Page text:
Review: D-Cube Planet
Puzzles of the block pushing type: oh wunderbar. I was never really a fan of these types of games, but D-Cube Planet grew on me a little. The premise is fairly simple, push the blocks to make a path so your alien buddy, “Lilliput alien”, can make it to a piece of his broken spaceship. You see he was trying to get to Earth, but he crashed. You would wanna help him out too, right?
Like I said before you will need to push some blocks around that are in the way. But wait… there is a a twist on this classic kind of gameplay; the blocks may have attributes so that they can only be pushed in certain directions. These block mostly show up in the latter stages of the game or when you are playing a harder difficulty. You can also push blocks in groups if they are going the same way. So besides the attributes, the game keeps tally of how many moves you make. Use too many, you fail the level and have to retry. Just like Gameshastra’s Circles Circles Circles, you can score gold or silver depending on how well you complete each level.
If you have played Circles you may recall that I wasn’t a fan of the music. This game, while better, is still a little lacking in that part. There is one short little sample that loops over and over again. I beat the easy setting in one sitting, but after that, it gets quite challenging. There are a total of 120 levels for you to play across the three difficulties. So even though I blazed through the first 40, you probably will to, there is still enough for you to come back to. If you’re a big fan of pushing blocks or a quick puzzle game, this is a solid mini that’s gonna wrack your brain.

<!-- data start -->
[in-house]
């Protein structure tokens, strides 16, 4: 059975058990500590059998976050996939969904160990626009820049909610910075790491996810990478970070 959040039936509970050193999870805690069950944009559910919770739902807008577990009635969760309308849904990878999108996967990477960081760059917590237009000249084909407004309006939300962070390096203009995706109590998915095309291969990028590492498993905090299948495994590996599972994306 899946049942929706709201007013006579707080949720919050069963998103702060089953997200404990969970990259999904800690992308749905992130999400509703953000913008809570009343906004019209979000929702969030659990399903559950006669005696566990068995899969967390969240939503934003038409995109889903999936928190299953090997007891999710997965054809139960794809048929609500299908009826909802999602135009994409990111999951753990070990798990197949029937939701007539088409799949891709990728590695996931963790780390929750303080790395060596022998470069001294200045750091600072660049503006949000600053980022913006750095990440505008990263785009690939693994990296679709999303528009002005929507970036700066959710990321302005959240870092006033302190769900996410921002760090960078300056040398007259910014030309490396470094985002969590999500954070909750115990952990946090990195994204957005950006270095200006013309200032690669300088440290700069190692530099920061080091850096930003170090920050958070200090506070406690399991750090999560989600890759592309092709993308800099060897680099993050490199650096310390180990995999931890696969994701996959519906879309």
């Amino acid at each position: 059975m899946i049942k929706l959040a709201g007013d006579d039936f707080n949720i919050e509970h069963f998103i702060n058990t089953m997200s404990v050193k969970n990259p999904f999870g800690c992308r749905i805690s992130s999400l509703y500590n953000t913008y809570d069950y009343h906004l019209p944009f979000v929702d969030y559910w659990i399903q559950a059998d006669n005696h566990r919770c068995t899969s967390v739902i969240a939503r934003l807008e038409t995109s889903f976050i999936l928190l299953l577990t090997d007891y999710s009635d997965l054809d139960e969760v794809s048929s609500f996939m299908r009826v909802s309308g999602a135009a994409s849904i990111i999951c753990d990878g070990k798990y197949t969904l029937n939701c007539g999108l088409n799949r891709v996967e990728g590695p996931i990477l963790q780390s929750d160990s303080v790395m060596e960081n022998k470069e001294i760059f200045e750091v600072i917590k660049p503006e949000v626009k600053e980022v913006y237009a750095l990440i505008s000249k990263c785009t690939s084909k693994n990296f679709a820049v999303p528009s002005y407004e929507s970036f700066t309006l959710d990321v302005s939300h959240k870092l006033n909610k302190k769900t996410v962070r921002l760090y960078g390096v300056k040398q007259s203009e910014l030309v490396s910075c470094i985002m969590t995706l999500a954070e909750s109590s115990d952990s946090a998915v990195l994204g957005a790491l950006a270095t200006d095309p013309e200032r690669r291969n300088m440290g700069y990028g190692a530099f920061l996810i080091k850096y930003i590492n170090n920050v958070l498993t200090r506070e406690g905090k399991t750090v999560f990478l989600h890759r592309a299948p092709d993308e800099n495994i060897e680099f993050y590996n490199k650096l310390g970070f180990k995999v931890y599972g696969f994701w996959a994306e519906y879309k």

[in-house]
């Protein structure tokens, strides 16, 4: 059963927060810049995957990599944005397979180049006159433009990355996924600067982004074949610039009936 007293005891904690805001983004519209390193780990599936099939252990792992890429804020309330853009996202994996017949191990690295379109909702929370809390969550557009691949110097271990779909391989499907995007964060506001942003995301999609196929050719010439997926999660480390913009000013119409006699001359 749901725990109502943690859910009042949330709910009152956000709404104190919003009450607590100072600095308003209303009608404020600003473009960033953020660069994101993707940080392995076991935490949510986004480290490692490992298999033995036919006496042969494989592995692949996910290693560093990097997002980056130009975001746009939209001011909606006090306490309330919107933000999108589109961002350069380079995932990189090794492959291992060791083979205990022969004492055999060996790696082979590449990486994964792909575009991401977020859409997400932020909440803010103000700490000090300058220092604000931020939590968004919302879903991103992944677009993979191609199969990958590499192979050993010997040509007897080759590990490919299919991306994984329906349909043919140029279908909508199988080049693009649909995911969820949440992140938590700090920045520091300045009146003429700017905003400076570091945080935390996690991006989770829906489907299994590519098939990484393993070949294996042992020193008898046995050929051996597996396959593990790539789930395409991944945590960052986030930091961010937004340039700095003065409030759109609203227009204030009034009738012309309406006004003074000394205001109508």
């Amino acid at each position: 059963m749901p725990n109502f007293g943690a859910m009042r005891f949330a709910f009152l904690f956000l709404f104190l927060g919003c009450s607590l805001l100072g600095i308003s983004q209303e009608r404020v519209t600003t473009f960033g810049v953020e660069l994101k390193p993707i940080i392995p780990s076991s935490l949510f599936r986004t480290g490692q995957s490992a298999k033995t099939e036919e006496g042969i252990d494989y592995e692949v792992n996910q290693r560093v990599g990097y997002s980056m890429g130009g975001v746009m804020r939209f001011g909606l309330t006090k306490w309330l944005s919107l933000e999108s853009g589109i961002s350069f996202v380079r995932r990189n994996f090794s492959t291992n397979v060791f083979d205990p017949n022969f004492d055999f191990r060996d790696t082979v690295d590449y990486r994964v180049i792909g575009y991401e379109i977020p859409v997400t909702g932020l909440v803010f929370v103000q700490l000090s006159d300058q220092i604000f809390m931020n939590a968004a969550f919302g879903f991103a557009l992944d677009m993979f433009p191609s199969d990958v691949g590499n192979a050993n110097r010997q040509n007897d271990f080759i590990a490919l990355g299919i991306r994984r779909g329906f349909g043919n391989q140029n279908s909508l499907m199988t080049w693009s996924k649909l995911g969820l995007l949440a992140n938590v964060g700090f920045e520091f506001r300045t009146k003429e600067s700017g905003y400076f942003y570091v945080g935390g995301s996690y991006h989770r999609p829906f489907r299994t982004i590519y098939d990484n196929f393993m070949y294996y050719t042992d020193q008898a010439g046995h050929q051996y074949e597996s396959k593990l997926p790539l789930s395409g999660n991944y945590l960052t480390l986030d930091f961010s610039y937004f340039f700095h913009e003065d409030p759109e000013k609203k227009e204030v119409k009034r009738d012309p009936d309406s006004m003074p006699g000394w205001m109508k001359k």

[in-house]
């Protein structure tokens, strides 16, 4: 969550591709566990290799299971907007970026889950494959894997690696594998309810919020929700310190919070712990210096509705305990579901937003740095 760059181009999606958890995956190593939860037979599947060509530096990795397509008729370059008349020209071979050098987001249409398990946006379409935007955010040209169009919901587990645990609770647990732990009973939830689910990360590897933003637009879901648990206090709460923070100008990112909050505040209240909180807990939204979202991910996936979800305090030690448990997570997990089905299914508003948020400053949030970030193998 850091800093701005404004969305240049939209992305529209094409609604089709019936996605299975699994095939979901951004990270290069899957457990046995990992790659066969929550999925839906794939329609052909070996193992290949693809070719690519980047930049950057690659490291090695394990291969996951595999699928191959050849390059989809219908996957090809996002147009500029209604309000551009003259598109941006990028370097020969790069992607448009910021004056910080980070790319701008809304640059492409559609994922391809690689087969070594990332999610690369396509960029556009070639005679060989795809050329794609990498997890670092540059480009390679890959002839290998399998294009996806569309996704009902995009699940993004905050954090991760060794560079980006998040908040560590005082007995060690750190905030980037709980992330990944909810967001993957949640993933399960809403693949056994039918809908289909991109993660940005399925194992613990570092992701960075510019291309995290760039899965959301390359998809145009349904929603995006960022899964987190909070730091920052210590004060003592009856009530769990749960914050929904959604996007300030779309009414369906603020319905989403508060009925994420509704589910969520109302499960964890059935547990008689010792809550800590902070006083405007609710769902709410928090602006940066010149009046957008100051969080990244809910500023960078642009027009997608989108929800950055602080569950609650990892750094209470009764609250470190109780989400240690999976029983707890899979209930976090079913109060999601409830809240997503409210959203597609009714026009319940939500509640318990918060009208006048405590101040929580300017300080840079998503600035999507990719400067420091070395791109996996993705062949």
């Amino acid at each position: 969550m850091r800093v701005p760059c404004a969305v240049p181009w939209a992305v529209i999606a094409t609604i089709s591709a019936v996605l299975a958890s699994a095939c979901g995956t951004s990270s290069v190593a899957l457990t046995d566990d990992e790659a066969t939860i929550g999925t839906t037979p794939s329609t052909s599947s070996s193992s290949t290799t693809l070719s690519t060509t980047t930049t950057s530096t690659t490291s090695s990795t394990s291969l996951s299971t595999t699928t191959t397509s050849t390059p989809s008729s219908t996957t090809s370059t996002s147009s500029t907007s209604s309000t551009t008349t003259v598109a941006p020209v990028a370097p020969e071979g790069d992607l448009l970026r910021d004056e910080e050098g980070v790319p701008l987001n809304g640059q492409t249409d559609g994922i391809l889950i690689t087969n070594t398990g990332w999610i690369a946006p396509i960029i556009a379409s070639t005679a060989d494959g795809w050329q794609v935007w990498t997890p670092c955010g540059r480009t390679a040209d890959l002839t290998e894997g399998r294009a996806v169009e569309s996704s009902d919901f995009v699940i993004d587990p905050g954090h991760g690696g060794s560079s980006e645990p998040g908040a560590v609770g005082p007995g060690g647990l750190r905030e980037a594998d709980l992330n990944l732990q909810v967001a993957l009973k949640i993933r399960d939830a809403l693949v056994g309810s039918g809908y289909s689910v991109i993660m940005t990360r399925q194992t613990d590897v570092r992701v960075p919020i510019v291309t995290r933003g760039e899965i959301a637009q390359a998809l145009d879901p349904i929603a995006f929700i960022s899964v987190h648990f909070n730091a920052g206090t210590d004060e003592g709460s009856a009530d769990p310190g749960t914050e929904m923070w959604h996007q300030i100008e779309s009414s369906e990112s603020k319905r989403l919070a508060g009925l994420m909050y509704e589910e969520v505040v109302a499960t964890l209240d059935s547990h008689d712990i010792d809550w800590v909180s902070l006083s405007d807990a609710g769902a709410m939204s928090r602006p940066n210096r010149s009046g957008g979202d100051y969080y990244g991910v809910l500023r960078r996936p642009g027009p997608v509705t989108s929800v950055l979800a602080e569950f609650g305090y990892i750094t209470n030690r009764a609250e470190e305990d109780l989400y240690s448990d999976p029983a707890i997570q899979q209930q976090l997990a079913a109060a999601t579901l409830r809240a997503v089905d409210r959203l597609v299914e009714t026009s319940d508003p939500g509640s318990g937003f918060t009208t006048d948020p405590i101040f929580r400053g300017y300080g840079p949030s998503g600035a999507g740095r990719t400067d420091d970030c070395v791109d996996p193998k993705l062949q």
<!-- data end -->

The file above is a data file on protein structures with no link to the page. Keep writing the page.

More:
A copy of this game was provided by the publisher for review purposes. For more info on our review policy click here. This review is for the PlayStation Portable version of the game.
What I Like:
- 40 levels per difficulty
- Blocks which have attributes
What I Dislike:
- Music and sound effects again felt like an afterthought.